Holiday Hike for Families on the Earthquake Trail

December 16, 2008

Earthquake trail in Point ReyesWhen you're sick of shopping... When you can't stand another Christmas song piped in on the sound system... When you can't bear one more cheesy holiday special on ABC Family Channel's seemingly endless parade of TV movies... Maybe it's time to forget about the Christmas rush, bundle up, hit the trail, and take the family outdoors for a holiday hike.

Fortunately for us, we live in California, and winter is almost like our spring: no snow, no ice, and bright green grass springing up everywhere. It's really one of the most beautiful times to head outdoors and take a hike and be thankful that you didn't listen to your older brother and move out to Chicago, where as I write this it's a balmy 8ºF.

One of our favorite places for a beginner hike suitable for families with small children is the short but satisfying Earthquake Trail out at the Point Reyes National Seashore. The Earthquake Trail follows a route through former farmland and offers an up-close and personal look at the San Andreas Fault and the great 1906 San Francisco Earthquake, the epicenter of which was once thought to have been located near Point Reyes.

Trail up to San Andreas FaultLocated near the Point Reyes park headquarters and visitor center near Olema, this short trail probably won't appeal to the hardcore hiker, but it has a number of things going for it for families. First off, the trail itself is paved, which, when hiking with kids during the rainy season and its attendant mud is definitely a plus. The slopes are gentle and easy on little legs, which cuts down on the whine factor. And there's always something to see along the trail; the park service has recently put in a series of children's education panels along the trail that offer fun facts about earthquakes and geology, and are illustrated by students at the West Marin elementary school. Oh, and there's a new, clean restroom facility and drinking fountains located where the trail both begins and ends.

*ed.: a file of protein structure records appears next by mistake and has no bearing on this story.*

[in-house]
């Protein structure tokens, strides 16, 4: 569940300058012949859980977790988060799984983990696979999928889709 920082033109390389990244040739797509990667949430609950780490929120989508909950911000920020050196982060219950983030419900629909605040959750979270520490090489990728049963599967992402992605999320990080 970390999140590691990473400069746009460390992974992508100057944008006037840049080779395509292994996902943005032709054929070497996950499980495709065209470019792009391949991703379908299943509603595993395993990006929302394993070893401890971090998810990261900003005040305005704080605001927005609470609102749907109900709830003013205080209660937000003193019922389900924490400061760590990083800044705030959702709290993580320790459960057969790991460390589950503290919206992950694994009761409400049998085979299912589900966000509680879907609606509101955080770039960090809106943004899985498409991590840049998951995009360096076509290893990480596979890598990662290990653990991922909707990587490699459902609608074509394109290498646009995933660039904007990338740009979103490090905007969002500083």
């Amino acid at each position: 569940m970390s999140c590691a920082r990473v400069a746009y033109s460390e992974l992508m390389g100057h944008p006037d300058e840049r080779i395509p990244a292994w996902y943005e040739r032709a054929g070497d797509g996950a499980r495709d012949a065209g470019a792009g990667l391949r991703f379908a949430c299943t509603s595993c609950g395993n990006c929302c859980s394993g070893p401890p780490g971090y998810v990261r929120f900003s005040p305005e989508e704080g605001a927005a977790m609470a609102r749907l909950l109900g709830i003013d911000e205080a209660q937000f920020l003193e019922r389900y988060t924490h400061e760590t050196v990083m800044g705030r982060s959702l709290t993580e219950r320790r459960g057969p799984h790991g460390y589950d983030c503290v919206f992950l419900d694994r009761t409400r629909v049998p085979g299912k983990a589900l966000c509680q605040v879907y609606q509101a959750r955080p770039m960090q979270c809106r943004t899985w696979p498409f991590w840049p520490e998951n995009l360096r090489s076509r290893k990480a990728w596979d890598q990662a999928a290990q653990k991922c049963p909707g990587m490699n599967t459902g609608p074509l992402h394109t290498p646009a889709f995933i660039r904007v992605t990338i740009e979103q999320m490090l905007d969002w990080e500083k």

The trail crosses a burbling creek via little bridges at a couple points, and there's the opportunity to hike up the hillside and look at a fence that was continuous but now, thanks to the movement of the San Andreas Fault that bisects it, is about three feet apart. We usually run into some sort of critter while we're out there, too. Last time we were there a short time ago, we ran across two big fat banana slugs and a praying mantis on the trail. Other times we've seen gophers, a gopher snake (lookout, gophers!), white fallow deer, and even a bobcat (from a distance).

banana slug on the earthquake trailAfterwards, the kids can go check out animals of the stuffed-and-mounted variety in the dioramas at the visitor center. Children can also visit the touching table, where they can investigate objects from nature like antlers, shells, bones, and more. Conveniently located next to the touching table is a wood stove, which they light on cold days, and it's a nice place to sit and relax and warm up before you head back out. There's also a gift shop with a good selection of children's nature and history books, as well as T-shirts, backpacks, postcards, and other souvenirs.

It's definitely worth a trip. It's a great place to take out-of-town guests, and it's a pleasant walk at any time of year. Once your kids get older you can check out some of the more challenging trails in the area, but this is a great place to get them used to the outdoors.